Both Visa and Mastercard are among the firm's top five holdings, said Michael Dillon, co-heads the Brown Advisory Global Leaders Strategy fund together with Bertie Thomson.
"We really think the cashless society and the move to payments is a huge long term structural benefit for people around the planet that has barely begun,”
“It is advanced in some countries, such as the UK and the US," he said, Scandinavia is at the forefront of the trend. “In Sweden they are already trying to move to 100% cashless in some instances. Sweden is by far the most advanced – it’s already gone cashless everywhere,” said Dillon.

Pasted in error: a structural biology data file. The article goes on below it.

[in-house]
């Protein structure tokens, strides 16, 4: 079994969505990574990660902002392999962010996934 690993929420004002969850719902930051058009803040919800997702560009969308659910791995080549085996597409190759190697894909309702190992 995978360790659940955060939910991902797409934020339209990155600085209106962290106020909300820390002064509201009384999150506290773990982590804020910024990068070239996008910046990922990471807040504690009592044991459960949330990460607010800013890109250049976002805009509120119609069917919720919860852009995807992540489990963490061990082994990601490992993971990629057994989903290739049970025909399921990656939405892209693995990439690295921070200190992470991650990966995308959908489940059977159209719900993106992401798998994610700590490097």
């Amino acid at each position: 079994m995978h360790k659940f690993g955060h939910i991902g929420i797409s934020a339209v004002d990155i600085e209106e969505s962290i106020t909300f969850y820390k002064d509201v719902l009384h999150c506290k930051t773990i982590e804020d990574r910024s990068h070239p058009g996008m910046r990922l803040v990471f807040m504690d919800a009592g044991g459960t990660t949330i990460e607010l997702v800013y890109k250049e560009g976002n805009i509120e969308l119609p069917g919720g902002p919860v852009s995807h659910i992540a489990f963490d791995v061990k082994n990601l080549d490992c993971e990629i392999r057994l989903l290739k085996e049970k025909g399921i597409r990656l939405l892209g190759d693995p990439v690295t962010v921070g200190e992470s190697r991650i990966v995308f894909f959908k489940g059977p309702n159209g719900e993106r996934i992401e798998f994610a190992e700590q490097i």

Meanwhile in India, the government is just starting to move payments from government, in particular. “It used to be cash and the cash would come down the chain and by the time the actual recipients got the cash, unsurprisingly, not all the cash would be there. Now they’re using smartcards and base it off the government ID and now the people that need the money are actually getting effective pay rises and subsidy rises because they are getting all the money. That’s hugely beneficial and make government more effective.”
Asked his view, Andrew Herberts, head of private investment management UK at Thomas Miller Investment said while his firm currently has no investment positioning towards those themes or to Visa and Mastercard, it is something they should be looking at.
But, he added: "There is still much cash being used in the US, so I’d say that they still need to catch up and there are opportunities there.”